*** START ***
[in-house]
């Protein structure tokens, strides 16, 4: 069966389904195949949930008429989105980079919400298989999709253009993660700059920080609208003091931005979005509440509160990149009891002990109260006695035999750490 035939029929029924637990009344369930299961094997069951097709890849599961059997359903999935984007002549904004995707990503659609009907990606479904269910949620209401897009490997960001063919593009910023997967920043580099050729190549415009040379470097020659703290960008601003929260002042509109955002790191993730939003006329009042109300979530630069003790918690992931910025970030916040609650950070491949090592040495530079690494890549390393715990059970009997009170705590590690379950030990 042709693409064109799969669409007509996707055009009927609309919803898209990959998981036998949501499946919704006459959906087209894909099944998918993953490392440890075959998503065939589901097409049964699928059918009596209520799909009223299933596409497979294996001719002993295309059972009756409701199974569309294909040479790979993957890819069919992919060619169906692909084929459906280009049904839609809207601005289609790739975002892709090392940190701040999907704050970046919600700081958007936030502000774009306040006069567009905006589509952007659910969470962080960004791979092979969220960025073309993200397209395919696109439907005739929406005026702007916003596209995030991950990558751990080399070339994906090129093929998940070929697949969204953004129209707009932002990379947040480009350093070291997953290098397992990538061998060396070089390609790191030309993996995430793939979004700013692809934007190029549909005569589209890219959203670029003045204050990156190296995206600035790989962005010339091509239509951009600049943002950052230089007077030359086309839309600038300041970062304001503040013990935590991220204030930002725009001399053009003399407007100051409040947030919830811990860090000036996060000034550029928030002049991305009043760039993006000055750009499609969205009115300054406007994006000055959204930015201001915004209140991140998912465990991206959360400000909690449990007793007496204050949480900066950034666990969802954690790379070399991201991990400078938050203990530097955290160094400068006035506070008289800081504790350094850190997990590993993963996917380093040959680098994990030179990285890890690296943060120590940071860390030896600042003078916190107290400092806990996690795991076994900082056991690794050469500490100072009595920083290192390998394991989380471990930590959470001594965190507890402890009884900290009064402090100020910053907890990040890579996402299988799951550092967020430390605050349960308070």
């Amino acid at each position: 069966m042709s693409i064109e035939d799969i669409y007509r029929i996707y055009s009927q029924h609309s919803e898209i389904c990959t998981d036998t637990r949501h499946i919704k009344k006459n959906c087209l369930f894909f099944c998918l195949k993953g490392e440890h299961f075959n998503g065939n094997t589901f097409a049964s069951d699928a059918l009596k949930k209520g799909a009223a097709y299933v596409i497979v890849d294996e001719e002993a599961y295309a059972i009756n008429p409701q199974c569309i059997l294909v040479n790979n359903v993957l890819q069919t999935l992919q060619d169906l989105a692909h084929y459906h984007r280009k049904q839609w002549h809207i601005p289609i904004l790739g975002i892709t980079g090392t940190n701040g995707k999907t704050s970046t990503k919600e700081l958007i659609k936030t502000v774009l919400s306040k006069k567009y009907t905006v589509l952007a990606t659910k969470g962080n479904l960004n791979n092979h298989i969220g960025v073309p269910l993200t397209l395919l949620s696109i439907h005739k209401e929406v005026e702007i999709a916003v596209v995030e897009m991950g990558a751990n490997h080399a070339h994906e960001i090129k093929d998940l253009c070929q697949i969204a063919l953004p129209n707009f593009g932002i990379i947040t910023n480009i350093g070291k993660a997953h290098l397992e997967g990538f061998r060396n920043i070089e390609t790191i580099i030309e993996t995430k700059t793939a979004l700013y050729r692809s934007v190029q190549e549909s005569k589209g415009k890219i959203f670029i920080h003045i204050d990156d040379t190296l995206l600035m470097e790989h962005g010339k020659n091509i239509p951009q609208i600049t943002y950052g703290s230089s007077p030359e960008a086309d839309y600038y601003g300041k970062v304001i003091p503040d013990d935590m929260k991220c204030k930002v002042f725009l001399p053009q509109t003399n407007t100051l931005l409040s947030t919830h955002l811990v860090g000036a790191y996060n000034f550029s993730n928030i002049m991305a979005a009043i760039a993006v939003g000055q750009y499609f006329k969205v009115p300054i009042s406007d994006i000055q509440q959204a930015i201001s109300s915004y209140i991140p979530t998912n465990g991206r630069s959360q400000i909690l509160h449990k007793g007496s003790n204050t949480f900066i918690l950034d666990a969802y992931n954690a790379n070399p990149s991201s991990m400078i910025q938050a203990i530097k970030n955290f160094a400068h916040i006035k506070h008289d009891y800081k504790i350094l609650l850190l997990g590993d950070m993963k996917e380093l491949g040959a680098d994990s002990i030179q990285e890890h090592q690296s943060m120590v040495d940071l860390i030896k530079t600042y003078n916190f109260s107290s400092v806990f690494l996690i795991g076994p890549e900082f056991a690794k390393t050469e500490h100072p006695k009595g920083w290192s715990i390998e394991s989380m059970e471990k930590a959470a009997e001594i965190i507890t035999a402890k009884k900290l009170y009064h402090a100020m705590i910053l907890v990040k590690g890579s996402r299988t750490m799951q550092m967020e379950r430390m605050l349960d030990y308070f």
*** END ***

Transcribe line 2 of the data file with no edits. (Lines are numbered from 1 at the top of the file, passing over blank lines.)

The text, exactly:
């Protein structure tokens, strides 16, 4: 069966389904195949949930008429989105980079919400298989999709253009993660700059920080609208003091931005979005509440509160990149009891002990109260006695035999750490 035939029929029924637990009344369930299961094997069951097709890849599961059997359903999935984007002549904004995707990503659609009907990606479904269910949620209401897009490997960001063919593009910023997967920043580099050729190549415009040379470097020659703290960008601003929260002042509109955002790191993730939003006329009042109300979530630069003790918690992931910025970030916040609650950070491949090592040495530079690494890549390393715990059970009997009170705590590690379950030990 042709693409064109799969669409007509996707055009009927609309919803898209990959998981036998949501499946919704006459959906087209894909099944998918993953490392440890075959998503065939589901097409049964699928059918009596209520799909009223299933596409497979294996001719002993295309059972009756409701199974569309294909040479790979993957890819069919992919060619169906692909084929459906280009049904839609809207601005289609790739975002892709090392940190701040999907704050970046919600700081958007936030502000774009306040006069567009905006589509952007659910969470962080960004791979092979969220960025073309993200397209395919696109439907005739929406005026702007916003596209995030991950990558751990080399070339994906090129093929998940070929697949969204953004129209707009932002990379947040480009350093070291997953290098397992990538061998060396070089390609790191030309993996995430793939979004700013692809934007190029549909005569589209890219959203670029003045204050990156190296995206600035790989962005010339091509239509951009600049943002950052230089007077030359086309839309600038300041970062304001503040013990935590991220204030930002725009001399053009003399407007100051409040947030919830811990860090000036996060000034550029928030002049991305009043760039993006000055750009499609969205009115300054406007994006000055959204930015201001915004209140991140998912465990991206959360400000909690449990007793007496204050949480900066950034666990969802954690790379070399991201991990400078938050203990530097955290160094400068006035506070008289800081504790350094850190997990590993993963996917380093040959680098994990030179990285890890690296943060120590940071860390030896600042003078916190107290400092806990996690795991076994900082056991690794050469500490100072009595920083290192390998394991989380471990930590959470001594965190507890402890009884900290009064402090100020910053907890990040890579996402299988799951550092967020430390605050349960308070």